Tail - elongated feature on the downstream side of the crag formed by formed by material deposited by the glacier on the downstream side and the weaker rock.
  3.  Depressional Lakes
    • Depressions filled with water from melting ice found in glaciated lowlands.
    • Formed when soft rocks are scooped out by moving ice sheet forming depressions which are filled with water to form a lake.

Glacial Deposition

  • Material carried by the glacier is called moraine.

    Types of Moraine
    types of moraine.PNG
    1. Ground/sub-glacier moraine - load carried at the base of the glacier.
    2. Englacial moraine - load within the glacier.
    3. Lateral moraine - load carried at the sides of the glacier.
    4. Medial moraine - load carried in the centre of the valley by glacier.
    5. Terminal/recessional moraine - load deposited at the point where a glacier melts.

Types of Glacial Deposits/Drift:

  1. Till - directly deposited by ice on melting in unstratified manner.
  2. Fluvial - materials deposited by water from the melting ice in stratified manner.

Causes of Glacial Deposition

  1. Amount of glacial drift
    • When ground moraine is too much the glacier glides over it leaving it behind.
  2. Weight of glacier
    • When more ice is added to a stationary glacier pressure is exerted at the base causing melting and the material which was embedded in the ice is dropped.
  3. Climatic change
    • During summer and spring ice melts depositing some materials the glacier was carrying.
  4. Friction beneath the ice
    • Friction between ice and surface reduces ice speed causing heavy materials to be deposited beneath ice sheets.
  5. Slope
    • Lowlands allow glacier to accumulate a lot of materials which are finally deposited by melting ice.

Features Resulting From Glacial Deposition

  1. Till Plain
    till plain.PNG
    • Extensive area of flat relief resulting from burying of former valleys and hills by glacial deposits.
  2. Erratics
    • Large boulders of resistant rocks transported by glacier from highland and deposited on the till plain.
  3. Drumlins
    • Long egg shaped hills deposited and shaped under an ice sheet of very broad glacier.
    • Glacier deposits boulder clay at the valley bottom due to friction between the bed rock and the boulder clay.
    • With more deposition large mounds of deposits are formed.
    • The moving ice streamlines the till that has been deposited irregularly resulting into the upstream sides of the till being steep but smoothed.
  4. Terminal Moraine Ridge
    terminal moraine ridge.PNG
    • Ridge like feature formed by extensive deposition of moraine along the edge of an ice sheet.
    • Ice remains stagnant for a very long time.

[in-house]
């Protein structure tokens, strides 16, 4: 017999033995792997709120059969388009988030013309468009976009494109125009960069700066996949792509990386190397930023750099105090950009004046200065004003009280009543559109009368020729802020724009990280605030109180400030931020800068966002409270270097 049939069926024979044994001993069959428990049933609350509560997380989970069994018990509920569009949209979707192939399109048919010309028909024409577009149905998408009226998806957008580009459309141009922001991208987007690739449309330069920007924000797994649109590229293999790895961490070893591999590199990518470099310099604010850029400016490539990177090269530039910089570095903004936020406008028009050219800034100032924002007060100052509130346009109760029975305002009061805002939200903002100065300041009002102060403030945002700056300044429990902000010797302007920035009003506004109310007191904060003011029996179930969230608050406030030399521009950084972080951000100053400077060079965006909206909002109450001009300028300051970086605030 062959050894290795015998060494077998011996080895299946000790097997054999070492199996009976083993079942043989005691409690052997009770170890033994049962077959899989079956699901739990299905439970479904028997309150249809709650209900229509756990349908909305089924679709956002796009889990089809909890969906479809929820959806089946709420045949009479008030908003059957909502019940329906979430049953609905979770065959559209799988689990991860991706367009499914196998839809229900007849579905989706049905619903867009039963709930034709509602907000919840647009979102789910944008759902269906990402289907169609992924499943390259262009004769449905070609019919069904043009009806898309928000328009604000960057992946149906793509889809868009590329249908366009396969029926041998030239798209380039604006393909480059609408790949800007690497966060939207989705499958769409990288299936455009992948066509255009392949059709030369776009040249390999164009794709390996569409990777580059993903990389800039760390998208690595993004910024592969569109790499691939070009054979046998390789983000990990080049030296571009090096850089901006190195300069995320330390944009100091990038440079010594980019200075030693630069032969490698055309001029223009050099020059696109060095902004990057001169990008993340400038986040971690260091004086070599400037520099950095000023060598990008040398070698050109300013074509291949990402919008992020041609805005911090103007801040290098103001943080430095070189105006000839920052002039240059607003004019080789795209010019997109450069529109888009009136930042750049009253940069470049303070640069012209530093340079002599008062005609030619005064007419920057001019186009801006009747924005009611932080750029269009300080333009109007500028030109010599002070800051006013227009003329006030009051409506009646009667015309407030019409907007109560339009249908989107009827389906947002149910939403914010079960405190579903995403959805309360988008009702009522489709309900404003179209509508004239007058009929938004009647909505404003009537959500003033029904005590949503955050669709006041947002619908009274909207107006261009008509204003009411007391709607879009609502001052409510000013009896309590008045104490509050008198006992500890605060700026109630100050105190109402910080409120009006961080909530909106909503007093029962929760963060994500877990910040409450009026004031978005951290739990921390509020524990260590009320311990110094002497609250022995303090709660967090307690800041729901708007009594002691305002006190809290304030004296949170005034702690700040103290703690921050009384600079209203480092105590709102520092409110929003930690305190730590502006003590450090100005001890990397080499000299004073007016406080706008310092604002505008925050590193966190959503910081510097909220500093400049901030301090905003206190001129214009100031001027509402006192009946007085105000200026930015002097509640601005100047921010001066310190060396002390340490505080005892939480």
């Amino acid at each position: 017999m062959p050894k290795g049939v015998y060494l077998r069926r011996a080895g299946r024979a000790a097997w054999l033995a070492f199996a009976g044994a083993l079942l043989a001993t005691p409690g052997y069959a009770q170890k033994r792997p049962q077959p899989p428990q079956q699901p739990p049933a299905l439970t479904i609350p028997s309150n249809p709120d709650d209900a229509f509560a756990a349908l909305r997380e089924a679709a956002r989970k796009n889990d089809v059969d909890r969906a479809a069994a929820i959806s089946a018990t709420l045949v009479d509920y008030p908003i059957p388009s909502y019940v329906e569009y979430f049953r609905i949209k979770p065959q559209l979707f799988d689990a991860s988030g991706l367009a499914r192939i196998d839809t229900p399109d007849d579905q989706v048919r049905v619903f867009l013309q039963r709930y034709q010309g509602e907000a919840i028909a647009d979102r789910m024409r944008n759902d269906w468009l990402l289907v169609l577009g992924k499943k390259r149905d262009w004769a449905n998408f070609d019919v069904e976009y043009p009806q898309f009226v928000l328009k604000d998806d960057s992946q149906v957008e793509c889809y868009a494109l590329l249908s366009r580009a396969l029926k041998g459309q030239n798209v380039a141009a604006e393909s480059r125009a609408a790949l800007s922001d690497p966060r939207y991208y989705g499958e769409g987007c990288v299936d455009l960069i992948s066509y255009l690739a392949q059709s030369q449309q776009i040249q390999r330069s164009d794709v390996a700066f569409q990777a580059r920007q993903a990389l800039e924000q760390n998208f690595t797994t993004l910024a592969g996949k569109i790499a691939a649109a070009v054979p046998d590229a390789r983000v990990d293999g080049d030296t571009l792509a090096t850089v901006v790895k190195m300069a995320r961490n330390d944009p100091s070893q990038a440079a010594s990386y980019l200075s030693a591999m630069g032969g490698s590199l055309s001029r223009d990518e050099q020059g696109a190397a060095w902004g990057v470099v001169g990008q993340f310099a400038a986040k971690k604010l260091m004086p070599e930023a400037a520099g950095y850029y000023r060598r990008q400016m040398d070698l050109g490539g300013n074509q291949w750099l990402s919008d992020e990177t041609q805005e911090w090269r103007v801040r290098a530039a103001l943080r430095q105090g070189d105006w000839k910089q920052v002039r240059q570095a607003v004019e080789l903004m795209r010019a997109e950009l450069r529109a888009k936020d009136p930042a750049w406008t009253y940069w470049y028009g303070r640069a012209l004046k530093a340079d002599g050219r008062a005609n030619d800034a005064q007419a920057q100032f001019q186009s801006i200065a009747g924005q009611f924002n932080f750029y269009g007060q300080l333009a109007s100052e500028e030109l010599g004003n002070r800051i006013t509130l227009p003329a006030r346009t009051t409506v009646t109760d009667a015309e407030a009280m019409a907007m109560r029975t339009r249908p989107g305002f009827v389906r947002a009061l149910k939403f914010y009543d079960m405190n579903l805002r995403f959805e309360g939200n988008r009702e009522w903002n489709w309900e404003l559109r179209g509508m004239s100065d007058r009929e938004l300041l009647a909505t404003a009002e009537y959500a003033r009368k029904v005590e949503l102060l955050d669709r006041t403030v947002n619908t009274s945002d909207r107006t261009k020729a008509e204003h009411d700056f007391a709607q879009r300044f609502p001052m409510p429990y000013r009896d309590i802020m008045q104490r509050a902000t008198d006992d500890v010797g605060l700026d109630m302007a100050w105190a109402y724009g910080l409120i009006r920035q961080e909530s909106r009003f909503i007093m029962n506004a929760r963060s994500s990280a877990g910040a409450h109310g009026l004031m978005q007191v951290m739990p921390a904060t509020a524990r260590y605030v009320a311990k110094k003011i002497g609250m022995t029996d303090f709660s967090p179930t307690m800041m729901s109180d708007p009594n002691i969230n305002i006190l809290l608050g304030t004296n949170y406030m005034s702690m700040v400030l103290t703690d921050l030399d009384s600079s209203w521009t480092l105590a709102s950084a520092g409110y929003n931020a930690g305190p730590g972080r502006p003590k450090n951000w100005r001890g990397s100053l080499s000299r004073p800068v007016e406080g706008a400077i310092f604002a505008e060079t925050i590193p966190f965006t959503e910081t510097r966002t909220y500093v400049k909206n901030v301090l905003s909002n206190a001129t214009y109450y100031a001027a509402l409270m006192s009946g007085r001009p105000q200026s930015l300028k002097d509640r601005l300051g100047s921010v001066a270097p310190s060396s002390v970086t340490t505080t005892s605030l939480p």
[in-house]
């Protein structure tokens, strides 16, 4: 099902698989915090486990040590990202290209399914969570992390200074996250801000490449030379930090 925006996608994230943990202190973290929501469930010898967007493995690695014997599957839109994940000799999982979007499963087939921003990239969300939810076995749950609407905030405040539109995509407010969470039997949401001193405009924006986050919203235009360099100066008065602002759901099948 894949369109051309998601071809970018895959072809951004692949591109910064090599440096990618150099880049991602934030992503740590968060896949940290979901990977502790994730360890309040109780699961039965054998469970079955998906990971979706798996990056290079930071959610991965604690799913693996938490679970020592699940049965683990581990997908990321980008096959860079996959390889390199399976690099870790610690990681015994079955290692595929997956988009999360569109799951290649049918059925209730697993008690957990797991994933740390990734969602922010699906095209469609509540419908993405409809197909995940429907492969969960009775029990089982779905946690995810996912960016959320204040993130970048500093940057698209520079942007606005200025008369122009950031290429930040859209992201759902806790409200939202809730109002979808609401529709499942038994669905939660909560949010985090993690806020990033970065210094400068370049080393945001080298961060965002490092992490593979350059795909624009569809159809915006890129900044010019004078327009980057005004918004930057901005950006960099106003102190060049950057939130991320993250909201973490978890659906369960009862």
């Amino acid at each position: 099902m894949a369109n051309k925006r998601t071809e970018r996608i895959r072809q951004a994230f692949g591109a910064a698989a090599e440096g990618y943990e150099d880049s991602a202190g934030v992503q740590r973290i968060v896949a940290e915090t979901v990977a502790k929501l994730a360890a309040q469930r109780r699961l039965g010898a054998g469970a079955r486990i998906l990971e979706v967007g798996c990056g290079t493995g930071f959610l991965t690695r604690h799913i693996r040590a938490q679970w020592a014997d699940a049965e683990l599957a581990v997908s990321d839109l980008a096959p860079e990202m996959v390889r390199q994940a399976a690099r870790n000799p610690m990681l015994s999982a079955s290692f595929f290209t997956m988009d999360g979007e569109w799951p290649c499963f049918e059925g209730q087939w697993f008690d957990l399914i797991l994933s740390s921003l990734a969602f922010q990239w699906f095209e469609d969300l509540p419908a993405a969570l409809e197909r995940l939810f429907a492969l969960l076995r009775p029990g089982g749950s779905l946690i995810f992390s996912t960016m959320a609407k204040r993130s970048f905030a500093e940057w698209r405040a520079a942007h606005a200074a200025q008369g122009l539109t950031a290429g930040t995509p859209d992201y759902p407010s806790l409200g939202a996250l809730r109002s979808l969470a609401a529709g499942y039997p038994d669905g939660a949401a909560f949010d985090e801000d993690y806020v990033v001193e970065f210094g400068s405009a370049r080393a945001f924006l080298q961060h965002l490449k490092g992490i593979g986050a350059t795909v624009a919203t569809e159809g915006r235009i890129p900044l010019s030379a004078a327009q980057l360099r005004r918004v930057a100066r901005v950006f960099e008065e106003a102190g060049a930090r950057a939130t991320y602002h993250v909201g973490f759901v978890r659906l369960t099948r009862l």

• The ice at the edges of sheet melt and a lot of materials are deposited.
  5. Eskers
    • Long winding ridge composed of gravel formed by glacial deposition.
    • Streams carrying large amounts of load flow fast in a sub-glacial tunnel parallel to the direction of moving ice.
    • When the ice melts the tunnels collapse causing streams to slow down and deposit much of the load forming a ridge.
  6. Kame
    • Isolated hill made of sand and gravel which have been deposited in strata by glacial water.
  7. Kame Terrace
    • Ridge of sand and gravel occurring in narrow lakes that exist between the glacier and an adjacent highland.
  8. Outwash Plains
    outwash plains.PNG
    • Wide gently sloping plain composed of gravel and sand formed by glacial deposition.
    • Formed when finer materials of terminal moraine are deposited in very thick layers over an extensive area forming a plain.

Significance of Glaciation


  1. Some outwash plains have fertile morainic soils suitable for agriculture e.g. Canadian prairies where wheat is grown.
  2. Water falls on hanging valleys are used for generation of H.E.P.
  3. Glaciated highlands are a tourist attraction especially during winter when sporting activities such as skiing and ice skating are carried out.
  4. Glacial lakes such as great lakes of N.America provide natural route ways and fish sources e.g. L.Superior and Huron.
  5. Glaciated mountains are catchment areas for permanent rivers.
  6. Sheltered water of fiords is a suitable bleeding ground of fish as natural harbours.
  7. Sand excavated from outwash plains and eskers is used for construction.


  1. Land in glaciated areas can’t be fully utilised for agriculture due to being marshy because of boulder clay deposits e.g. central Ireland.
  2. Infertile sands deposited in outwash plains make land unsuitable for agriculture.
  3. Numerous lakes formed as a result of morainic deposits reduce the land available for agriculture.
  4. Settlement and transportation in glaciated landscape is difficult due to ruggedness caused by glacial action.